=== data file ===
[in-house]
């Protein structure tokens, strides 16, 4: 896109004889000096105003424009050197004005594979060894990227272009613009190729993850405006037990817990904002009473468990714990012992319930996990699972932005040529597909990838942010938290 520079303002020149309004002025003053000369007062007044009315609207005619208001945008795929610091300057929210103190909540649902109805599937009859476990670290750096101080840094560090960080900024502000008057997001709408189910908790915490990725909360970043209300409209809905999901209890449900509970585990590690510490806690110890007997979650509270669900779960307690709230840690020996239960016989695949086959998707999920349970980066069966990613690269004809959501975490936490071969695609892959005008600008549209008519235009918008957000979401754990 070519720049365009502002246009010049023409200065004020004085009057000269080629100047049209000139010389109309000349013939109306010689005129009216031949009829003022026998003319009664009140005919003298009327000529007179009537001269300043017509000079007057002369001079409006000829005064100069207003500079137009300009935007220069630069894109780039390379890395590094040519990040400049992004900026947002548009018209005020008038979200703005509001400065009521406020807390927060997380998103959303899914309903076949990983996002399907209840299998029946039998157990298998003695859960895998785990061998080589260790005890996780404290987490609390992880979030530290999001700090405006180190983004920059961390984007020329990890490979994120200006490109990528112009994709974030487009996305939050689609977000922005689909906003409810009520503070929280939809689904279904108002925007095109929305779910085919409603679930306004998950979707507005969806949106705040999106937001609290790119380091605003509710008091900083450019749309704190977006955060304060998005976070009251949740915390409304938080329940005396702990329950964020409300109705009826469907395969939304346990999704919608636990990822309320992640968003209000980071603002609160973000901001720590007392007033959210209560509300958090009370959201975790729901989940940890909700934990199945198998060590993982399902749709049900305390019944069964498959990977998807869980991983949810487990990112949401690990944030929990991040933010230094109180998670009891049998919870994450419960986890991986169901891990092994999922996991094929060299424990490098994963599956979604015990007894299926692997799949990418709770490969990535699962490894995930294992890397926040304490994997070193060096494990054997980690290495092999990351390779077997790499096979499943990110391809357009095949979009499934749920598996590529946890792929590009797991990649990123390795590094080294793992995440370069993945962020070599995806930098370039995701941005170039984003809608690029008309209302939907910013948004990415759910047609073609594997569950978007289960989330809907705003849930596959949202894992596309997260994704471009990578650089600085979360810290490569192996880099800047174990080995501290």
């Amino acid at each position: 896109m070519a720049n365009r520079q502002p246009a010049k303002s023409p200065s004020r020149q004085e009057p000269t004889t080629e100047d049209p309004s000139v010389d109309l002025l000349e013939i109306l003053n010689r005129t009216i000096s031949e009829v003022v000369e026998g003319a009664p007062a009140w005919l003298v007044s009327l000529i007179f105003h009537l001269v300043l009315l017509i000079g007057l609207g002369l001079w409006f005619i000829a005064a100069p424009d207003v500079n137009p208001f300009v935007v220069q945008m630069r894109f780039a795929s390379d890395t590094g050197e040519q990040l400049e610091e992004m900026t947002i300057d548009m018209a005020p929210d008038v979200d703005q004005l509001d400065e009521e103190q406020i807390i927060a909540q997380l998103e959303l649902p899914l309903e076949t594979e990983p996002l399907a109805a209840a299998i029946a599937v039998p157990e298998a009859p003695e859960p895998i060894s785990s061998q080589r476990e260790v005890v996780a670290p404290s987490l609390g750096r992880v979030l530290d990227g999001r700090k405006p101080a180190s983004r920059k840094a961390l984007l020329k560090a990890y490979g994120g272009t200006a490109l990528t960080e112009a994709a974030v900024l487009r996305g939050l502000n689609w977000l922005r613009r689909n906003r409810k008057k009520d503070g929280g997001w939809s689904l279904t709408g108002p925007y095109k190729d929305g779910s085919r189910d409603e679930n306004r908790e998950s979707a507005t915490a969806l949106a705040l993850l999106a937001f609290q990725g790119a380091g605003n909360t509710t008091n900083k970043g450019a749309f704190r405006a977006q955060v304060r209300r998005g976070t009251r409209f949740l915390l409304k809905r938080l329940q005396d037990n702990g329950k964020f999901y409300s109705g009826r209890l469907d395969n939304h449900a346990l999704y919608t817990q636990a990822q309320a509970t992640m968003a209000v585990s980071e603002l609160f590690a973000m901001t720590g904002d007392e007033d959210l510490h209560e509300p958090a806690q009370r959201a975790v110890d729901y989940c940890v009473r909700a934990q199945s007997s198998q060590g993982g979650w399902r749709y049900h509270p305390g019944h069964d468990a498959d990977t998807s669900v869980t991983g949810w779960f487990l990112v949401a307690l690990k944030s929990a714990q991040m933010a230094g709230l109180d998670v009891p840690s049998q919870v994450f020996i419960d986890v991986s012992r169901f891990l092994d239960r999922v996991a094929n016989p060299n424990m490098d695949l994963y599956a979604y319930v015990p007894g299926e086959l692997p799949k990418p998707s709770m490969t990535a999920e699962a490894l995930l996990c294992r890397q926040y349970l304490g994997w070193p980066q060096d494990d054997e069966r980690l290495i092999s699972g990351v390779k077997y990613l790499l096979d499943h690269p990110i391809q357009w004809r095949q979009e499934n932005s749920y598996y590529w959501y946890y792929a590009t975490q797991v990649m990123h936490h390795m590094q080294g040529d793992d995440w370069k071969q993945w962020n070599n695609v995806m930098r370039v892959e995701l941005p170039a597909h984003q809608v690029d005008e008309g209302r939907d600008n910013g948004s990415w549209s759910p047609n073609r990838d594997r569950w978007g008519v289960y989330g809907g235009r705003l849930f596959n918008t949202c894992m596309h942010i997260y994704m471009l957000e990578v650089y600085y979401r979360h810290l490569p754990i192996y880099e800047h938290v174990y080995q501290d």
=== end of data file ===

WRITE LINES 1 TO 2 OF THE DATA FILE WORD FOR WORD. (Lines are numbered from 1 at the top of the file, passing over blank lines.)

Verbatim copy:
[in-house]
């Protein structure tokens, strides 16, 4: 896109004889000096105003424009050197004005594979060894990227272009613009190729993850405006037990817990904002009473468990714990012992319930996990699972932005040529597909990838942010938290 520079303002020149309004002025003053000369007062007044009315609207005619208001945008795929610091300057929210103190909540649902109805599937009859476990670290750096101080840094560090960080900024502000008057997001709408189910908790915490990725909360970043209300409209809905999901209890449900509970585990590690510490806690110890007997979650509270669900779960307690709230840690020996239960016989695949086959998707999920349970980066069966990613690269004809959501975490936490071969695609892959005008600008549209008519235009918008957000979401754990 070519720049365009502002246009010049023409200065004020004085009057000269080629100047049209000139010389109309000349013939109306010689005129009216031949009829003022026998003319009664009140005919003298009327000529007179009537001269300043017509000079007057002369001079409006000829005064100069207003500079137009300009935007220069630069894109780039390379890395590094040519990040400049992004900026947002548009018209005020008038979200703005509001400065009521406020807390927060997380998103959303899914309903076949990983996002399907209840299998029946039998157990298998003695859960895998785990061998080589260790005890996780404290987490609390992880979030530290999001700090405006180190983004920059961390984007020329990890490979994120200006490109990528112009994709974030487009996305939050689609977000922005689909906003409810009520503070929280939809689904279904108002925007095109929305779910085919409603679930306004998950979707507005969806949106705040999106937001609290790119380091605003509710008091900083450019749309704190977006955060304060998005976070009251949740915390409304938080329940005396702990329950964020409300109705009826469907395969939304346990999704919608636990990822309320992640968003209000980071603002609160973000901001720590007392007033959210209560509300958090009370959201975790729901989940940890909700934990199945198998060590993982399902749709049900305390019944069964498959990977998807869980991983949810487990990112949401690990944030929990991040933010230094109180998670009891049998919870994450419960986890991986169901891990092994999922996991094929060299424990490098994963599956979604015990007894299926692997799949990418709770490969990535699962490894995930294992890397926040304490994997070193060096494990054997980690290495092999990351390779077997790499096979499943990110391809357009095949979009499934749920598996590529946890792929590009797991990649990123390795590094080294793992995440370069993945962020070599995806930098370039995701941005170039984003809608690029008309209302939907910013948004990415759910047609073609594997569950978007289960989330809907705003849930596959949202894992596309997260994704471009990578650089600085979360810290490569192996880099800047174990080995501290």